A key part of the British community is the Anglican church of Saint Andrew’s, also in Haga. Dedicated to the patron saint of Scotland, it was built and to date funded by ‘The British Factory’, a British society founded in the 1700s to help expats in Gothenburg that remains active even today.

The Victorian gothic style of the church is in line with the architectural trend in Britain at the time. 

John Scott – a legend among Gothenburgers

One of Gothenburg’s most well-loved establishments is John Scott’s, a local pub chain named after Pastor John Henry Scott, an Englishman and prominent landowner in 18th century Gothenburg. 

The “English quarter”

The square of buildings delineated by Teatergatan, Storgatan, Kungsportsavenyn and Vasagatan was once known as the city’s English Quarter. The buildings in this neighbourhood are influenced by British design, and the original landowners were in fact English pastor John Henry Scott and his wife, Jacobina.

By Alexander Maxia, Lisa Ostrowski and Sanna Sailer

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SWEDISH HISTORY

‘First of its kind’: Viking shipyard found on Swedish island

A Viking Age shipyard has been found at Birka on the island of Björkö in Lake Mälaren, west of Stockholm, archaeologists from Stockholm University have announced.

'First of its kind': Viking shipyard found on Swedish island

“A site like this has never been found before,” Sven Isaksson, Professor of Archaeological Science at Stockholm University, said in a press release. “It’s the first of its kind, but the finds convincingly show that it was a shipyard.”

Birka, also referred to as Vikingastaden (The Viking City) in Swedish, is often considered to be Sweden’s first city, one of the most important trading centres in the Viking period. It is a UNESCO World Heritage site and an example of the city-like trading posts that sprang up in the Nordic countries during the Viking Age.

“It’s not just about the first urban environments, but shows an intensive exchange of trade goods and ideas between people”, added Sven Kalmring, associate professor and expert on ports and urbanisation in the Viking Age at the Centre for Baltic and Scandinavian Archaeology in Schleswig, who led the investigations together with Isaksson.  The group’s findings have been published by Stockholm University as a research report. 

Remains of ships have been discovered in previous excavations in the area, but the latest finds have confirmed the existence of a Viking shipyard at Birka for the first time.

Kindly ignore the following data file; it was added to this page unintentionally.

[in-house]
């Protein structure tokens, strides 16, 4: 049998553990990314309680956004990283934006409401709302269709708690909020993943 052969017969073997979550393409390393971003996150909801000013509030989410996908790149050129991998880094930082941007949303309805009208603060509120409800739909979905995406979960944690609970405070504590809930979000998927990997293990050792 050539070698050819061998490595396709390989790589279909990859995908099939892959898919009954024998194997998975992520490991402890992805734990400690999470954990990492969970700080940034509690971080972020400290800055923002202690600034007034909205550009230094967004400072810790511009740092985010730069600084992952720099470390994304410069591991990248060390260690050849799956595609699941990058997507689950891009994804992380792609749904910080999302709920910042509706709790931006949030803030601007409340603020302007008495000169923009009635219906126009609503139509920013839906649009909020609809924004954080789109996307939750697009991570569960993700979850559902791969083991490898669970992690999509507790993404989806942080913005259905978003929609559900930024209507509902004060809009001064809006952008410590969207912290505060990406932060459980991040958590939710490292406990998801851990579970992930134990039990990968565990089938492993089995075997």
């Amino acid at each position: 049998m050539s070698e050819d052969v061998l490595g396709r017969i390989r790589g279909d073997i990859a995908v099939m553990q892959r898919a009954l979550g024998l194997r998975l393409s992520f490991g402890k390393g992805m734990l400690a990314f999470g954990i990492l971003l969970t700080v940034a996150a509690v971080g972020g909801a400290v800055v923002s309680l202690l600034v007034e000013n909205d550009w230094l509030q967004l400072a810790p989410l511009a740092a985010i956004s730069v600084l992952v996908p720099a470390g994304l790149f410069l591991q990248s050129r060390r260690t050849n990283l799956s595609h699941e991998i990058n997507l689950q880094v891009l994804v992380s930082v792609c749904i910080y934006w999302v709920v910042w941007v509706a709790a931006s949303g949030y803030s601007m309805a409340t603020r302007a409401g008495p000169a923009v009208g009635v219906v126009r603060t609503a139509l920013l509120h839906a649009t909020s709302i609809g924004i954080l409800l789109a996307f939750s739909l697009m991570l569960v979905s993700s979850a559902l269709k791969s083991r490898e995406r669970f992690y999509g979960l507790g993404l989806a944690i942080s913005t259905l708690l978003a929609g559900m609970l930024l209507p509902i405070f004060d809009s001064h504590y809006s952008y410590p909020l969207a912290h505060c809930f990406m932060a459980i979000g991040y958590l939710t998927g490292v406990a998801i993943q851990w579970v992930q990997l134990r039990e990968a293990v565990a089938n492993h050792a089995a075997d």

“Through systematic inventory, mapping and drone surveys, we can now show that Birka, in addition to the urban environment, also has a very rich maritime cultural landscape with remains of everything from jetties to boat launches and shipyards,” Isaksson said.

Archaeologists discovered a stone-lined depression in the Viking Age area of the shoreline, with a wooden boat slip at the bottom. In addition to this, they discovered a large amount of boat rivets, slate whetstones and tools for woodworking.

“The finds of artefacts from the area shows with great clarity that this is where people have served their ships”, Isaksson said.

The town ramparts around Birka functioned not only as a defence, but also as a legal, economic and social boundary. Previous investigations of harbour facilities in Birka have mostly been carried out inside the town rampart, in the area known as the Black Earth harbour area, and below the so-called Garrison. The newly discovered shipyard at Kugghamn is located, along with a number of other maritime remains, outside Birka’s town rampart, along the northern shore of Björkö.

“By investigating various maritime elements in connection with a possible house site in Kugghamn, we are now trying to get an overall view of a very exciting and previously archaeologically completely unexplored environment,” Kalmring said.

Archaeologists are still investigating other sites in Birka, including the remains of a boat landing site outside the town ramparts. They are also trying to answer the question of whether there were rules on who was allowed to dock in different areas of the city.

“Could anyone land anywhere, or did it matter if it was inside or outside the town rampart?” Isaksson said.

“There is much to ponder here. But for us, the investigation doesn’t end with the fieldwork, we continue in the lab. By using analytical laboratory techniques, we get more information out of the fragmentary source material than is otherwise possible.”